Amanda Stock grew up a native of Seattle, and attended Lakeside High School. She and her two sisters were well versed in the sacrifices necessary to run a small business, as their parents owned the Elliott Bay Book Company.
Stock grew up sailing in the San Juans and the Gulf islands, and much of her current devotion to environmental law stems from these experiences. A desire to remain on the West Coast and an excellent scholarship opportunity brought Stock to Scripps College in Claremont, Calif., where she received her B.A. in anthropology, graduating magna cum laude in 2000.
Growing up in a family business, Stock was accustomed to the various swings of the marketplace and had been looking forward to the day when she might be a partner in a private firm - the prospect of owning a business seemed as attractive to her as practicing law. It turned out she was right ... in spades.
Stock and her law partner, Billy Plauche, formed Plauche & Stock two and a half years ago. Since then, the firm has grown to six lawyers and she attributes its success to hard work and the commitment of the staff, both to the business and to their clients, while Plauche accredits their growth and success to Stock's management of the firm's business.
Not only was Stock prepared for the day when she would be a business owner, but, says Michelle Rosenthal, the former chair of the KCBA Environmental and Land Use Section who preceded Stock in that position, and Tracy Williams, the chair who succeeded Stock: "It is not at all a surprise to us that Amanda is receiving this tremendous honor - in fact, we can't imagine anyone else who would be more deserving. She is charming, funny, outgoing, personable, and above all, driven by a passion that is truly inspiring."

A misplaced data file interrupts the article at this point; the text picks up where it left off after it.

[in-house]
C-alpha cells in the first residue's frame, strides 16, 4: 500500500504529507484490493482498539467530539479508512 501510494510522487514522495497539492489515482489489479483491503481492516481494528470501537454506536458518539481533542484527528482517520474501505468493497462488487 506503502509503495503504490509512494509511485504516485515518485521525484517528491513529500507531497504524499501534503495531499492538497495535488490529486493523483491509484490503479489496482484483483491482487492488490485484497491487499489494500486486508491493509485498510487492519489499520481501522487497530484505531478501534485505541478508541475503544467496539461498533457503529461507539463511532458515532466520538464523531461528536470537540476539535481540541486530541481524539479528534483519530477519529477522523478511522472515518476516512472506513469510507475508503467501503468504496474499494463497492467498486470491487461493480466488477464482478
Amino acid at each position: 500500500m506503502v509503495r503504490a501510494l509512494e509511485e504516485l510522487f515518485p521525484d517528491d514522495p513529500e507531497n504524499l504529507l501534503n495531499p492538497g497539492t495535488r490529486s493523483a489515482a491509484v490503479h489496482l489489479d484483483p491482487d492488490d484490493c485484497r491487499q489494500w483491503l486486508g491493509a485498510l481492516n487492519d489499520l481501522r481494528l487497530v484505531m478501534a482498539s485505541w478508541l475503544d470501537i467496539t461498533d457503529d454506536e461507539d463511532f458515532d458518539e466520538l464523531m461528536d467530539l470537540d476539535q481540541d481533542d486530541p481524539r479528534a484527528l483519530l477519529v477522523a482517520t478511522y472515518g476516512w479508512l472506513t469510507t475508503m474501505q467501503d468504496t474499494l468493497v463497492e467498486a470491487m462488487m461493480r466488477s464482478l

Stock serves on the Board of Directors of Salish Sea Expeditions, a nonprofit organization established to provide opportunities for students in grades 5-12 to design and conduct real scientific research on the waters of the Salish Sea and within their local watersheds. Her mentorship as an attorney doesn't stop with students either.
Stephanie C. Morris, special counsel with the Louisiana Oil Spill Coordinator's Office, commented, "As an in-house attorney client of Amanda's, I can honestly say that she challenges me daily, by way of her example, to be a better attorney-advocate for my clients. I don't think I'll ever meet a more dedicated, knowledgeable, hard-working, professional, and most importantly, enjoyable person to work with. ... I take great comfort in knowing that as a client, I couldn't be in better hands, and as a friend, I have much to learn from her."
Stock became interested in both land use and environmental law, and pursued her law degree at the University of Washington School of Law, where she graduated with honors and was a managing editor of the Washington Law Review. Stock counsels public and private clients on environmental, land use and natural resource matters, with a focus on marine, shoreline and wetlands issues. She assists clients with strategic planning, project permitting, regulatory compliance and enforcement matters under a wide variety of local, state and federal laws and regulations.
Stock frequently serves as both an advocate and a project manager for complex projects, including those that require regulatory approvals from multiple agencies. Her clients have included proponents of aquaculture and agriculture farms, commercial and residential developments, shoreline restoration projects, and wetland mitigation banks.
Amanda Stock has taken much from her love for the Pacific Northwest, and lessons from her parents on being a business owner, hard work and inspiration, and now embodies the Outstanding Young Lawyer award.
Kathleen Jensen is the associate executive director for the King County Bar Association.